But I knew I wanted to study general relativity and quantum mechanics. That seemed clear. And then, by the time it came time to apply to graduate school, then I knew I was interested in continuing to learn more about mathematical physics, which I did in Cambridge, and then I continued to do at Harvard. And then, Steve Weinberg, who I got to know in graduate school—I was in Cambridge (Massachusetts) in '77-'78, and then '78-'79, and '79-'80 I was taking courses at Harvard again, and then preparing my general exams in history of science and taking some more advanced physics. And I got to know Steve Weinberg, and he and Ed Purcell, who I also got to know, suggested that they would nominate me to the Harvard Society of Fellows (a three-year postdoctoral position). Which, at the time, it was originally designed to be an alternative to doing a doctorate. So, I was not finished with my doctorate at all, I had a year to go, but I applied and I got it, and I was there from 1980-81 through '82-'83. And the first year, '80-'81, I finished my PhD dissertation in history of science in what became How Experiments End. And then, while I was in the midst of that, or coming to the end of that, Steve Weinberg said, "Why don't you do a PhD in physics?" I had done pretty much all the coursework. I also had a problem I wanted to work on—in How Experiments End, the book ends with a study of a debate over this crucial moment of deciding about the first of the big, unified field theories, the Weinberg-Salam-Glashow Theory, through the arguments that took place over whether a thing called weak neutral currents were real.
I remember hearing a lecture by Steve Weinberg, what became his Nobel Prize lecture in that period, '80 or '81. I was fascinated by this idea that there was this back and forth about whether these weak neutral currents existed or not, whether there was a particle called the Z, which would mediate that and allow a particle to decay with the weak interaction without changing charge. That had seemed to be—there was, like, dogma that that couldn't happen.
And the Weinberg-Salam-Glashow theory predicted that this should happen. So, there was a big debate, and I had talked a lot with Steve Weinberg about the historical work that I had done towards that. And I was interested in weak neutral currents and he said, "Well, why don't you do a PhD dissertation in physics on some of the problems that came out of that?"
And it didn't occur to you until Steve said this to you maybe that you should just do one since you had done all this coursework?
No, I hadn't really thought—I mean, it was really his suggesting. But, as soon as he said it, I mean, naively, I thought that would be a good idea. I remember finishing the dissertation in history of science in the spring of 1980-'81, and then starting again in the physics department at this lowly stage. They had these working groups which I very much admired as a structure and I've tried to replicate in history of science, in fact. I'm being somewhat digressive. I hope you don't mind.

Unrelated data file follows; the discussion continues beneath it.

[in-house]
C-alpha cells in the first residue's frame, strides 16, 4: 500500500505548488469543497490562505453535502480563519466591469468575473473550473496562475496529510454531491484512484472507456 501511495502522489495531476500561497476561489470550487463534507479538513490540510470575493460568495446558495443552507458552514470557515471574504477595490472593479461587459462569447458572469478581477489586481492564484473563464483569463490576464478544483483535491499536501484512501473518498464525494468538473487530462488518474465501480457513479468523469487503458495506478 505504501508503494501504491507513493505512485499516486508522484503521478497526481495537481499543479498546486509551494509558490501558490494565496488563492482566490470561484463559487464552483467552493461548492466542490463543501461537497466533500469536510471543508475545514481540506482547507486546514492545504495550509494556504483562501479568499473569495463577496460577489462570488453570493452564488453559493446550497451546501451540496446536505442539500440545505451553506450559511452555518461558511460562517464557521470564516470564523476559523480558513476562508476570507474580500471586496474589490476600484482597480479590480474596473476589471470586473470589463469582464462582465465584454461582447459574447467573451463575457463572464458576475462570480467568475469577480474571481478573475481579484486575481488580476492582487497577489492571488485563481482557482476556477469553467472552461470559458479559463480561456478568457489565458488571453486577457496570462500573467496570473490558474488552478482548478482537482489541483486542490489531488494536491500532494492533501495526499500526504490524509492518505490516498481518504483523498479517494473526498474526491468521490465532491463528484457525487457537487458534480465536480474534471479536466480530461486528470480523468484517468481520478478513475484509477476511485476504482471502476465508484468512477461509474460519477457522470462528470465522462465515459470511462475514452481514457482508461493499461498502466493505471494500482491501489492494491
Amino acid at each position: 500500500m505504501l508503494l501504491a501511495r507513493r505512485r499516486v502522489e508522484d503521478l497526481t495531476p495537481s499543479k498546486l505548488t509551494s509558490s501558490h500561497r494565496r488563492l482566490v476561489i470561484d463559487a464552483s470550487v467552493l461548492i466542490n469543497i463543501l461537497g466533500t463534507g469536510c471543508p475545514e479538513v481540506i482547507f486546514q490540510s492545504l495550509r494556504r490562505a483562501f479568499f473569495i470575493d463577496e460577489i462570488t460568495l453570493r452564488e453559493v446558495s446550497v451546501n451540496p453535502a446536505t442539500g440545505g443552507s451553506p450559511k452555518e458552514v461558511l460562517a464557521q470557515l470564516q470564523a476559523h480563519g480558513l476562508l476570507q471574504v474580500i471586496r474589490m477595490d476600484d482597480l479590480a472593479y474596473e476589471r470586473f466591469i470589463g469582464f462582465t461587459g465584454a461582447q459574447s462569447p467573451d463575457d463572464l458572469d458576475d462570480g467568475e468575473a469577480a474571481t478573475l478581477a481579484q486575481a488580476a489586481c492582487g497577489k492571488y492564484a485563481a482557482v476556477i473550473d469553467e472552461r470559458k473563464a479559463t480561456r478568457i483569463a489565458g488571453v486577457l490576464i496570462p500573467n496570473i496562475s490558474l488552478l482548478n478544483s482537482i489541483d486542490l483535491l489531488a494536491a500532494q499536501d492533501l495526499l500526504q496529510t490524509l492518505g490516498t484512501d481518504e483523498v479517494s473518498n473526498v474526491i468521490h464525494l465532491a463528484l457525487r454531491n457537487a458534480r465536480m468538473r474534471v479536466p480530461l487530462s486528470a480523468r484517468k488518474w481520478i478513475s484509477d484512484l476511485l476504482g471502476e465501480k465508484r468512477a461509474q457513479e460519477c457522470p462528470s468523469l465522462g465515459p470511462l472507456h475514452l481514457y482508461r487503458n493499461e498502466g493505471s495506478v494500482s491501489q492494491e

No, it's great.
There had been a graduate student strike in physics, and graduate students were complaining and unhappy that they weren't given the intellectual support that they wanted in this very exciting period of physics in the mid to late '70s. And so, they had established these working groups that were senior faculty, junior faculty, postdocs, and graduate students who had just finished their generals. I got into one of those groups that was led by Howard Georgi and Shelly Glashow. Steve Weinberg and his wife, Louise, left for the University of Texas at Austin about that time. I had a structured idea of what I wanted to do my dissertation on. And so, I started working on that. But I felt like Sisyphus with OCD, starting another dissertation from the ground up like two weeks after I finished my dissertation in history of science. It all sounded great until it was time to actually do it. I loved the work, but I felt a real shock at starting again.
And then I got quite discouraged, and it took a while to—it's one thing to take the courses. It's like a gap that you don't quite expect…between good term papers and doing something that's new.
Right. Peter, before we get too far afield, I want to go back just really quickly to something you said previously that struck me. You know, back to peers in high school and this idea that science was sort of verboten among a certain group of people and you had to meet the physics teacher out back. I'm curious, and just a little intellectual foreshadowing, the connection that you had with your grandfather was really a portal to what you might call small science, right? Like the basement laboratory.
And your peers, they're thinking of science and what you would later call big science, right? Science that was militarized, that was corporatized, that was something that could not be done in a romantic, single, solitary discoverer mode. And I wonder if that was sort of formative in terms of you thinking about this binary of science in its romantic sense and science in what would become big science, and what that would mean in terms of the way that scientists coming from "big science" would have trouble communicating to society what it was that they were doing? I wonder if that was a seedling that was planted even early on in terms of your later interests?
Yeah. The science or the technology that I saw my great-grandfather working on was literally romantic science.
Mary Shelley couldn't have described it any better.
It really was only a slightly updated version of science that was done pre-World War II, right?